States and cities have already started to impose new restrictions on economic activity in an attempt to curb the spread. Chicago announced a new “stay at home” Order Monday and advised residents to avoid travel, remove guests from their homes and cancel Thanksgiving celebrations. California Governor Gavin Newsom said Monday he was pulling an “emergency brake” to stop plans to reopen the state.

Various indicators suggest that the recovery from the depths of the pandemic recession is far from over, and that in many ways the economy is stagnating or shrinking. Ten million fewer Americans are now working than in February. Supplementary benefits for the unemployed expired months ago, and federally funded benefits for the long-term unemployed are expected to run out by the end of the year unless Congress takes action.

Data from credit cards and other indicators suggest that consumers have started to withdraw expenses this month as infection, hospitalization and death rates from the virus increase nationwide.

Mr Trump refused to concede the results of this month’s presidential election when he was defeated by Mr Biden. But in the weeks following the vote, he did little to promote further stimulus for the recovery or ease the toll the new wave of infections is taking to the economy.

The widespread distribution of a vaccine that would allow Americans to resume anything that approaches normal levels of travel, restaurant meals, and other types of spending for services that have been crushed by the pandemic is most likely in months. Economists continue to call for a new round of immediate congressional aid to help individuals and businesses weather the rough patch before the rebound ends.

Lawmakers are unlikely to take advantage of the lame duck session after the election to approve anything close to the $ 3.4 trillion House bill that Mr Biden defended on Monday. Majority leader Sen. Mitch McConnell of Kentucky called for a “very targeted“, and his Republican caucus backed a package that would cost around $ 500 billion.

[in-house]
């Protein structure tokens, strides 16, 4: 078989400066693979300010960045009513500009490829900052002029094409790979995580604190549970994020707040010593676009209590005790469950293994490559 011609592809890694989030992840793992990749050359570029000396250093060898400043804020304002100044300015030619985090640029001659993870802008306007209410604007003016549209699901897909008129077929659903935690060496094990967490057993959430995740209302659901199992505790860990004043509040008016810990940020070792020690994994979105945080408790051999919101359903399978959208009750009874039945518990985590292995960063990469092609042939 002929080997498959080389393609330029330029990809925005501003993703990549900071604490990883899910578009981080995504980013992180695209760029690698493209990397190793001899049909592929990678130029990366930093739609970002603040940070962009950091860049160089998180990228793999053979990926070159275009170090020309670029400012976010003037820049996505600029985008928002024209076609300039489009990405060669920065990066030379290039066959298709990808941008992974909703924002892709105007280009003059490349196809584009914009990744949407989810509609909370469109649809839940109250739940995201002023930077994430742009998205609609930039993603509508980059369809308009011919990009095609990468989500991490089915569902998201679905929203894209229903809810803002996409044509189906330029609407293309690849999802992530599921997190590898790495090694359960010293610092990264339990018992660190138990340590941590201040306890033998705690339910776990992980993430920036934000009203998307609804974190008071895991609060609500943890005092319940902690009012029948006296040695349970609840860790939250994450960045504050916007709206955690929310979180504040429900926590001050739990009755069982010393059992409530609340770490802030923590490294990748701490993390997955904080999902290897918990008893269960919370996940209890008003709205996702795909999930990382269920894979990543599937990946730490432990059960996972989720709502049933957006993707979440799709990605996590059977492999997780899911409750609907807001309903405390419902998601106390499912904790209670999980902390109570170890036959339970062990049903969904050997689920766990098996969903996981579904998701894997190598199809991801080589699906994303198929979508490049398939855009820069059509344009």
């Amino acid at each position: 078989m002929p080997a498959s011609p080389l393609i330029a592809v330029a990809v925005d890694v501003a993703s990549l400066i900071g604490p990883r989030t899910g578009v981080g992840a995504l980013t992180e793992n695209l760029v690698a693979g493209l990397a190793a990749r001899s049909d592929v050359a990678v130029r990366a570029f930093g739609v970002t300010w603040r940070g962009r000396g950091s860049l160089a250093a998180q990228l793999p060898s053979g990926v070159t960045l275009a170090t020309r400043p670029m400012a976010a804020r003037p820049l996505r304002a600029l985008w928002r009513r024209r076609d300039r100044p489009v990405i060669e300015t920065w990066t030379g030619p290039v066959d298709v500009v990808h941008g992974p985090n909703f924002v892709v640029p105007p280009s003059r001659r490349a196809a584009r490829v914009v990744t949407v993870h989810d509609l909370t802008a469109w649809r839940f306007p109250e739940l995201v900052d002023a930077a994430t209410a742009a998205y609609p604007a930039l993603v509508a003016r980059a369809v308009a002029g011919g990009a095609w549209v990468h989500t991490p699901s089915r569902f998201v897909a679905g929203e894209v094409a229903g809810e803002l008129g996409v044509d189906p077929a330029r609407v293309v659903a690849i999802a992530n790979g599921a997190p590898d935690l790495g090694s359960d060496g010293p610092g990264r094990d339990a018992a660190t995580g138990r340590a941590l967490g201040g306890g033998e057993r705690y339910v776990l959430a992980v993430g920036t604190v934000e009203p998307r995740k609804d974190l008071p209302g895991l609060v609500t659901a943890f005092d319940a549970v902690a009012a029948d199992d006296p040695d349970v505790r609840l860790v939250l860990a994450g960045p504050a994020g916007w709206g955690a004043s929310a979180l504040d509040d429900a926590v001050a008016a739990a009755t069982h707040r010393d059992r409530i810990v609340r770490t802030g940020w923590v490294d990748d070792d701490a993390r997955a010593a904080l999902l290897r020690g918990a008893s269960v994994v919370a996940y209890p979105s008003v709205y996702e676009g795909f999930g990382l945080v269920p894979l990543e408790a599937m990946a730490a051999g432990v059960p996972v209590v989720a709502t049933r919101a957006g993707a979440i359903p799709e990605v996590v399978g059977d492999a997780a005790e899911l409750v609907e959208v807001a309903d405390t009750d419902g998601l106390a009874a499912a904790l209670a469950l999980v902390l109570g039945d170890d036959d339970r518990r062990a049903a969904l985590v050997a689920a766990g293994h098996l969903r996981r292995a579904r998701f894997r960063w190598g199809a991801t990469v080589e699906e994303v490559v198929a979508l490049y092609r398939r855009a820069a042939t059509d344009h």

Republicans suggested that Mr. Biden’s comments did little to influence them. “I don’t think it’s helpful,” said Senator Roy Blunt of Missouri, adding that Mr. Biden had “a lot to think about right now” beyond the scope of the back-up plan. A deal, Mr Blunt said, “is less and less likely that the most divergent views will be present.”

West Virginia Republican Senator Shelley Moore Capito said she didn’t think “that was a reasonable request” for a nearly $ 3 trillion package.

Business leaders in Washington have pushed the parties to compromise. “There is no advantage for Democrats or Republicans to wait until the New Year,” said Neil Bradley, executive vice president and policy director of the US Chamber of Commerce this month.

Among the business and union leaders Mr. Biden and Vice President-elect Kamala Harris spoke to included Mary T. Barra, GM’s chief executive; Sonia Syngal, Managing Director of Gap; Satya Nadella, CEO of Microsoft; Brian Cornell, President and CEO of Target; Richard Trumka, President of the AFL-CIO; Mary Kay Henry, president of the International Union of Service Employees; and Lee Saunders, president of the American Federation of State, County and Municipal Employees.

Ms Harris said the group “had an important conversation about the impact this pandemic has had on workers, especially essential workers, frontline workers, who have put their own health and the health of their families at risk. , and many who gave their own lives. to ensure our security and keep our economy running.

Mr Trumka told Mr Biden that the economy needs more investment in personal protective equipment and funding to modernize businesses and schools so they have better ventilation and can meet guidelines. social distancing. He also called for spending on more robust testing and contact tracing to contain the virus.

Mr Saunders urged Mr Biden to bring relief to states and cities, saying that when public service workers are made redundant, local businesses suffer.

Mr Cornell spoke to Mr Biden about the role the retail industry plays for American consumers and said he hoped the government would provide “clear and consistent guidance on safety, regulations and deployment future of a coronavirus vaccine “.

Target noted that it had kept its stores and supply chains operating during the pandemic – and that it was staying away from politics.

Reporting was provided by Noam Scheiber, Neal E. Boudette, Gillian Friedman and Emily Cochrane.